Eventually, the familiar intro of ‘You wanted the best — you got the best — the hottest band in the world — KISS’ was heard and a huge black backdrop with a big KISS logo suddenly dropped to the floor. The audience was treated to KISS‘ latest creation, a huge “spider” full of lights descending from the rafters with Simmons, Stanley and guitarist Tommy Thayer on top of it. The band opened with “Psycho Circus” — one of the group’s most underrated songs in my book — had they written and recorded that song back in their ’70s heyday it would surely be a constant staple of their live show today. KISS pulled out all the stops in terms of delivering an over-the-top spectacle that no other band can deliver. There were more pyros, explosions, risers and lights than I had ever seen at any concert — including any prior KISS show. Visually, KISS provided the most bombastic and exciting show that I had ever seen. The band deserves a lot of credit for investing in their shows and certainly giving their fans more than their money’s worth when it comes to visual stimulation at a concert. Sonically, the band sounded great and the songs were well played.
But something was missing for me on this night. KISS‘ song selection was eerily similar to some of their most recent shows in Toronto. A quick check of past KISS set lists confirmed my suspicions. Twelve of the thirteen songs played at KISS‘ previous stop in Toronto in September 2012 were played on this night. This included the usual staples including “Shout It Out Loud”, “I Love It Loud”, “Calling Dr. Love”, “Lick It Up”, “God Of Thunder”, “Shock Me”, “Love Gun”, “Black Diamond”, “Detroit Rock City” and of course “Rock And Roll All Nite” (complete with confetti galore). The set list was essentially a repeat performance from 10 months ago with some additional songs. Even the set list from KISS‘ show here in September of 2010 was again similar to the one performed this night, with twelve out of 21 songs played in 2010 finding their way into this set. Even though this KISS tour is dubbed the ‘Monster Tour’, only one and a half songs — “Hell Or Hallelujah” and part of “Outta This World” — were played from the new ‘Monster’ CD. I get that bands that have been around as long as KISS have countless songs that fans expect them to play. I also get most casual KISS fans simply want to hear the hits like “I Was Made For Loving You” and “Rock And Roll All Nite”. But what about the long-time KISS fan who is sick and tired of hearing the same songs? I think that KISS should take a page out of Iron Maiden‘s playbook and vary their set list a lot more from tour to tour, especially when it comes back to the same city for four out of five years. How about “Fits Like A Glove” rather than “Lick It Up”? And how about “Makin’ Love” rather than “Calling Dr. Love”?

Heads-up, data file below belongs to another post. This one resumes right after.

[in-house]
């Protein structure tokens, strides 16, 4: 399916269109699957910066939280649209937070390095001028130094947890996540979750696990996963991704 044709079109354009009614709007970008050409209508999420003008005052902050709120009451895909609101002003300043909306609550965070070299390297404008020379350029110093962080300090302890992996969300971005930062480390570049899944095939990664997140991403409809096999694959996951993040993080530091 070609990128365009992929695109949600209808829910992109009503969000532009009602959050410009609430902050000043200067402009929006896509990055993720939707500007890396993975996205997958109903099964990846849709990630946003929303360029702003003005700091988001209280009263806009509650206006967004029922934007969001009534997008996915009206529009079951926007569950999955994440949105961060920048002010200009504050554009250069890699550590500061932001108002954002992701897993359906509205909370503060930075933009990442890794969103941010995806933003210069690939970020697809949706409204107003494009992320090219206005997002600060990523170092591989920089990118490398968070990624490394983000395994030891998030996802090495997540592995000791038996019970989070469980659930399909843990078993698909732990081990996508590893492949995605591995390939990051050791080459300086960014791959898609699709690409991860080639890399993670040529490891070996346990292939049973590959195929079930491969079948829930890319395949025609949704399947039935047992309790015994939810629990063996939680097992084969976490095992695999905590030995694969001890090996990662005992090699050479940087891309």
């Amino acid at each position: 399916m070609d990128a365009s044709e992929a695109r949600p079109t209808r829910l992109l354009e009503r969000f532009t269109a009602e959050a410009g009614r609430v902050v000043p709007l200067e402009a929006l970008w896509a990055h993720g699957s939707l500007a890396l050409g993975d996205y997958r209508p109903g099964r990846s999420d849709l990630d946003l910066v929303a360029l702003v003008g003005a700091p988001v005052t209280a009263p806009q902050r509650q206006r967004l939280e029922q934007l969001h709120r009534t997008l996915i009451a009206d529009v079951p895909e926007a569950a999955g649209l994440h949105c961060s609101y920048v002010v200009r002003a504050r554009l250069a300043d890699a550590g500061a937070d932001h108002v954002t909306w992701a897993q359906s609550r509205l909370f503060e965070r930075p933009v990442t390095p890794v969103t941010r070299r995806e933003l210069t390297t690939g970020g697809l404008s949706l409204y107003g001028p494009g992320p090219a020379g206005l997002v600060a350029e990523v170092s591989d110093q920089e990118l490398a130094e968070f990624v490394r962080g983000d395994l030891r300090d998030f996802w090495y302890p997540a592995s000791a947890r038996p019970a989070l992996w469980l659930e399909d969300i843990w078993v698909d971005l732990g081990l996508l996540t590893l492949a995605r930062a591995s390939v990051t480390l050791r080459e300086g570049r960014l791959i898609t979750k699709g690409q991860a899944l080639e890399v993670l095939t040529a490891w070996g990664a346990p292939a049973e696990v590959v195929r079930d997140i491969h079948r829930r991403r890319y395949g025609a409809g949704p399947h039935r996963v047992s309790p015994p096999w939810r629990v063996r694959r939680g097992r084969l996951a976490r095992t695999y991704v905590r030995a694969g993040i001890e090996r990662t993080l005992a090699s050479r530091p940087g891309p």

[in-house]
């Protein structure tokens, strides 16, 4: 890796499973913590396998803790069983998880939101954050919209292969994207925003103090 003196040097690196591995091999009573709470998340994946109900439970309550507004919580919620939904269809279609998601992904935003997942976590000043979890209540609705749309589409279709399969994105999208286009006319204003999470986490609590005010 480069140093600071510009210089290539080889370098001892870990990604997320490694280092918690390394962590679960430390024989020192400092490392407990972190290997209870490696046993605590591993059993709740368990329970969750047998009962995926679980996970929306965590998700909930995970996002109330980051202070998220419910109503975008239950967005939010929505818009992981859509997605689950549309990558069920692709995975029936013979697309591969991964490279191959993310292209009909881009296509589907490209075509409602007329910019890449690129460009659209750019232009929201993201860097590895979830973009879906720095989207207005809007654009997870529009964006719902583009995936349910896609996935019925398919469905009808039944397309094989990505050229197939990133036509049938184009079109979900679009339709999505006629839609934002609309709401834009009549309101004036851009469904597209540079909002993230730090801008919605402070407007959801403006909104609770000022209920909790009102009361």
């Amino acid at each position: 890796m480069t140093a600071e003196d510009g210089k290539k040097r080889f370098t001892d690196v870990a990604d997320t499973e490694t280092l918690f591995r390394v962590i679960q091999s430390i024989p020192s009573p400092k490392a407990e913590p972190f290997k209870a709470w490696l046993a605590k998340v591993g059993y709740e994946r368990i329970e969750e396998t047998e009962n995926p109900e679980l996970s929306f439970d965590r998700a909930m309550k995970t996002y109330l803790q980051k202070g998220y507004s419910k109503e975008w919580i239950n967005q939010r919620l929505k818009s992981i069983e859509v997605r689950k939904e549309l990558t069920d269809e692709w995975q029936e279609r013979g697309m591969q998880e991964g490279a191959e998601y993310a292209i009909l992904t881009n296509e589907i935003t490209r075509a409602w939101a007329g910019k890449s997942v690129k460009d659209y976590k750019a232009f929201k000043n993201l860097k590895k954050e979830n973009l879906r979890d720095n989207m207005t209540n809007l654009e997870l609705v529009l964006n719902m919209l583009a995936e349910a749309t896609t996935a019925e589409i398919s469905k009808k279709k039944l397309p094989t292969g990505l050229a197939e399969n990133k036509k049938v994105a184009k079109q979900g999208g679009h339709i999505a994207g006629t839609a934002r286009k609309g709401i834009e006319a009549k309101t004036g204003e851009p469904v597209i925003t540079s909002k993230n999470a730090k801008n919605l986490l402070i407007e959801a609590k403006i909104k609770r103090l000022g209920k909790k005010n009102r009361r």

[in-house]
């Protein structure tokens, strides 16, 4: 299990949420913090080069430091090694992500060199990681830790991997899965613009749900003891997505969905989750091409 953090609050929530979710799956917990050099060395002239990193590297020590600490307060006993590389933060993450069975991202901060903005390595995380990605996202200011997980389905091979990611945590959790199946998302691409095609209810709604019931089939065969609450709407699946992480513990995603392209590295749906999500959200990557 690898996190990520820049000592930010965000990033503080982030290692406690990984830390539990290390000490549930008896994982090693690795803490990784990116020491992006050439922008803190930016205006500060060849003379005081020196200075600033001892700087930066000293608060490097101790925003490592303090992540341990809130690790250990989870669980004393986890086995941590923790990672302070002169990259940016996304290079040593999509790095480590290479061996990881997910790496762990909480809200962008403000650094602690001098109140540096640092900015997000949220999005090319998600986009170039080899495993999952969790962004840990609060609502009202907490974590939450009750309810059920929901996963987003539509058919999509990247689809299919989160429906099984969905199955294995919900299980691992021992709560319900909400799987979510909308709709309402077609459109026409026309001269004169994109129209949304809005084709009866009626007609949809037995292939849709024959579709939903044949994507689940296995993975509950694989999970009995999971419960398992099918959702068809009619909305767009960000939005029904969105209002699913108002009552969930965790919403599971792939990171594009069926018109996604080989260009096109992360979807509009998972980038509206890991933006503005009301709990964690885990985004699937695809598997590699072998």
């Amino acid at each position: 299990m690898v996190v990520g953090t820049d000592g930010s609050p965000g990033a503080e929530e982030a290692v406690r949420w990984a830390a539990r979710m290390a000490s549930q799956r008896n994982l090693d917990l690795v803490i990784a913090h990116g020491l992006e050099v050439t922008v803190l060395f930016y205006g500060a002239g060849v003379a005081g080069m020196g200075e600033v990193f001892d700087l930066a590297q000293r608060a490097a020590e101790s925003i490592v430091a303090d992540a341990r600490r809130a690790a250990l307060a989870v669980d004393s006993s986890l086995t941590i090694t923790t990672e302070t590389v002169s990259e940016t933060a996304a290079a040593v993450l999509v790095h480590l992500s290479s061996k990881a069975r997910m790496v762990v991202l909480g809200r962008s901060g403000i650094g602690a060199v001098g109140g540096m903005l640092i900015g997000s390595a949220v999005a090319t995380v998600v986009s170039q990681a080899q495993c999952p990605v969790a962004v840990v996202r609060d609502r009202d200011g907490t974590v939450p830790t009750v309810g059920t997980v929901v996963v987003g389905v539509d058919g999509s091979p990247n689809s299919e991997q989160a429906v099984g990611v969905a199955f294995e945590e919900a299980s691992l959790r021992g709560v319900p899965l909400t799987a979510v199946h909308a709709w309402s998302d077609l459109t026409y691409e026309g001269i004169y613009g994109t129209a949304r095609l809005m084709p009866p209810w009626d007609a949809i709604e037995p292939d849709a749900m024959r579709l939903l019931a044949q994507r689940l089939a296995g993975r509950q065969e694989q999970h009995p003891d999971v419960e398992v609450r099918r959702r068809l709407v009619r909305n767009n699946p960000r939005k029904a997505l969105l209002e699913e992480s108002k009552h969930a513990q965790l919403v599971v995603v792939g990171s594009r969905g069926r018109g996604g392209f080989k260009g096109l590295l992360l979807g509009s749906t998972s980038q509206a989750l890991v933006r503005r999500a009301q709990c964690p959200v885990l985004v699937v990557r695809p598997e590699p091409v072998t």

Song highlights for me were “War Machine”, “I Love It Loud” — yes, ‘Creatures Of The Night’ is one of my favorite KISS albums — “Love Gun” and “Black Diamond”. Even though the set list was somewhat disappointing and predictable, the visual excitement of the KISS show made up for it. I give KISS an A+ for visuals and a B for their choice of songs and Paul Stanley‘s sometimes silly intros. At the end of the night, I still felt like I had seen a great show and would most likely go see KISS again — even if the band continues to play, for the most part, the same songs over and over again.